According to the 1986 FA Review, Dr. Jennifer Hartley’s ambition was to be the first woman Secretary of State, but according to her senior horoscope she thought she would end up being a first selectman of the Town of Bowerbank. Jennifer grew up on the shores of Sebec Lake in Bowerbank, the daughter of Richard and Elaine Hartley. She has one brother, Richard Hartley, who graduated in 1989.

While at Foxcroft, Jenny was voted mostly likely to succeed and the most sophisticated of the Class of 1986. She was Class President for three years, on the Pony Express staff for four years, and a member of the National Honor Society. According to faculty member Rusty Willette, “Jennifer was a superior history student and while here wrote a history of the Town of Bowerbank.” She graduated fourth out of 75 in the Class of 1986 and was accepted to Princeton, from which she received her Bachelor’s Degree in cultural anthropology magna cum laude. She received a Ph.D. in anthropology from Brown University and an M.D. from the University of Vermont College of Medicine in 2007. After completing a family medicine residency in Santa Fe, New Mexico, she now specializes in women’s health and obstetrics. Jenny has worked extensively in Afghanistan and Pakistan. She is currently researching a book on traditional foods eaten during pregnancy and post-partum, and she plans to head to Central Asia again soon.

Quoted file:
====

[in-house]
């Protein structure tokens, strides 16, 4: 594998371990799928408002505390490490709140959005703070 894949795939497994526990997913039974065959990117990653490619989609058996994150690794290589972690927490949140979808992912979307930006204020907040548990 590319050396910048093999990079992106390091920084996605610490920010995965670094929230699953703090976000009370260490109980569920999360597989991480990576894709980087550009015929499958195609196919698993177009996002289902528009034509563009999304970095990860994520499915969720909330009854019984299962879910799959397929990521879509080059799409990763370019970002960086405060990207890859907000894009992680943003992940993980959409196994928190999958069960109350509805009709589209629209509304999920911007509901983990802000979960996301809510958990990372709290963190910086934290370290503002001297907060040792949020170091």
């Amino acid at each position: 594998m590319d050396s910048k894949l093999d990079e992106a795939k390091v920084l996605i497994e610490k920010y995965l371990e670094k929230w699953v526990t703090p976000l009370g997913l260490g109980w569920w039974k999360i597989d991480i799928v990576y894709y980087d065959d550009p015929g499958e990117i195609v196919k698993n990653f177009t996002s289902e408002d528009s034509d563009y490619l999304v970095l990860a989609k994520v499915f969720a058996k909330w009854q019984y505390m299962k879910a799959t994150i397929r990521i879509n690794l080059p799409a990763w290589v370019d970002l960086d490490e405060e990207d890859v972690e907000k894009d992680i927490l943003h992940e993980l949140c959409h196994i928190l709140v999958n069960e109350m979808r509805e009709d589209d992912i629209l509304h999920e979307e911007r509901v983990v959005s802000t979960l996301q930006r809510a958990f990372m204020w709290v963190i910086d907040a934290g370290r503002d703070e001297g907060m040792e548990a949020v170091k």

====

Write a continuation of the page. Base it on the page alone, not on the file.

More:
Jenny would like to express her gratitude to the teachers and staff of Foxcroft Academy for always encouraging her interests and aspirations, and providing a strong foundation from which to leap into life.

Eric-BrownEric Brown, PhD, Class of 1989

At Foxcroft Academy, Dr. Eric Brown participated in Gifted and Talented Writing, French and Key Clubs, was a four-year member of the Math Team and Latin Club, and won a state championship in the 300m hurdles, setting a school record. After graduation, Eric was awarded a four-year Presidential Scholarship at the University of Maine, where he earned degrees in both English and Zoology. He pursued his doctoral studies as a Board of Regents Fellow at Louisiana State University, receiving his Ph.D. in English Literature and the Lewis P. Simpson prize for outstanding dissertation in 1998.